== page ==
The Faculty of Medicine and Health Sciences at Ghent University is over two centuries old (first opened 1817), yet the department of Rehabilitation Sciences and Physiotherapy is just under 30 years old itself (first opened in 1993). There is great activity in the Department of Rehabilitation Sciences and Physiotherapy, despite its youthful comparison to the Faculty of Medicine. When they first acquired a Qualisys motion capture system in December 2010, the group possessed the tools to further their analysis of physiological and biomechanical studies.
Expanding knowledge in the Department of Rehabilitation Sciences and Physiotherapy
At Ghent University, faculty and researchers have witnessed the body of knowledge in Rehabilitation Sciences and Physiotherapy increase significantly over the last decade. Today, the department’s research is divided into four groups:
- Upper and lower extremity
- Neurogeriatric, metabolic and cardiovascular rehabilitation and physiotherapy
- Paediatric rehabilitation and physiotherapy
Research concerning musculoskeletal rehabilitation in the upper and lower extremity is aided by the use of 8 Oqus cameras, a 10 meter Optogait system, EMG, and Visual3D. The group pursues research with projects including scapular muscle pain, physical and MRI testing of Swedish elite tennis players, the development of tendinopathy, core stability in lower limb over-use, risk factors in ankle instability, return to sport criteria, injury prevention, and various other musculoskeletal screenings of athletes and their rehabilitation practices.
Dr. Joke Schuermans recently published a study concerning “Identification and Specification of the Hamstring Strain Injury Risk Profile in Soccer” of which she explained in grave detail to us just before we prepared to watch hundreds of the world’s best athletes compete for the World Cup 2018 Champion title.
In the Flanders Sports Arena, 60 healthy male soccer players in the upper division of the amateur soccer series were recruited for the study in the region of Ghent. Testing protocol consisted of sprints along a 40m running track.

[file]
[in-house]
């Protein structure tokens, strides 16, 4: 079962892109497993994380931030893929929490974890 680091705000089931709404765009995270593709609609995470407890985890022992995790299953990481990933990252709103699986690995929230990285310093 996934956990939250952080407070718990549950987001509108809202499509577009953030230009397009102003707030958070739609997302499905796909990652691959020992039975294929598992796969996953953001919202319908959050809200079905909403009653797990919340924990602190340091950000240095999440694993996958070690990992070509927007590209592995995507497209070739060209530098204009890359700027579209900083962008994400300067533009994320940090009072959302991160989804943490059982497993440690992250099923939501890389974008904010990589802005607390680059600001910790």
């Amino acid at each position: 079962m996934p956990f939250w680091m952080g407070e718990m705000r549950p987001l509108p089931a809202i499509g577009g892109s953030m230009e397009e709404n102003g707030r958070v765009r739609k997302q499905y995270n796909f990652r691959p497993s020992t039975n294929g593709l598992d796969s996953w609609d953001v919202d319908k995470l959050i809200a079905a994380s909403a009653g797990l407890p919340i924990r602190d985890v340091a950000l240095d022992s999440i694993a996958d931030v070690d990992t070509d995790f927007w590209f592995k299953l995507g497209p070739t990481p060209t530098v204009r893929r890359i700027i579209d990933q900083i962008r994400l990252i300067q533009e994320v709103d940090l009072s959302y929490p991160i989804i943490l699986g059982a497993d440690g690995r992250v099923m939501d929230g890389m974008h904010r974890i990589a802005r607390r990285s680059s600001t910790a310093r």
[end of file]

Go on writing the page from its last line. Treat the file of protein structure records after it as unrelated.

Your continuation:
Using 40 passive infrared reflective markers and 8 Oqus cameras positioned around the running track, the group mapped the athletes’ running kinematics in between meter 15 and 25 – the distance at which maximal acceleration for full speed sprint was reached.
All motion trials captured in QTM, were exported as C3D files and analyzed in Visual 3D.
Findings indicated that running coordination may be strongly associated with the risk of injury in the hamstring. Insufficient ‘core stability’ when analyzing the pelvis and trunk during the swing phases of running, proved to be related to the primary hamstring injury risk, confirming the essential role of the core function in sports performance and injury prevention
“The results of this study are of magnificent value for practitioners occupied with performance, prevention and rehabilitation in sports. We gratefully acknowledge the Qualisys Team, because this study could not have been conducted without the use of their high quality hardware and software.”
Albeit preliminary, the results of this study are of magnificent value for practitioners occupied with performance, prevention and rehabilitation in sports.
Department of Rehabilitation Sciences and Physiotherapy
Faculty of Medicine and Health Sciences
Dr. Schuermans and the others in the group performing the study are physiotherapists. She received her PhD in 2016 performing research in the domain of hamstring injury risk detection in male football players. Currently, Dr. Schuermans is busy running a postdoctoral research line in the field of cycling kinematics while also maintaining her own practice, mostly occupied with gait and running analyses, exercise capacity testing and training and conditioning
The original manuscript for the study can be found with the following:
Schuermans J, Van Tiggelen D, Palmans T, Danneels L, Witvrouw E. Deviating running kinematics and hamstring injury susceptibility in male soccer players: Cause or consequence? Gait & Posture 2017; 57; 270 – 277.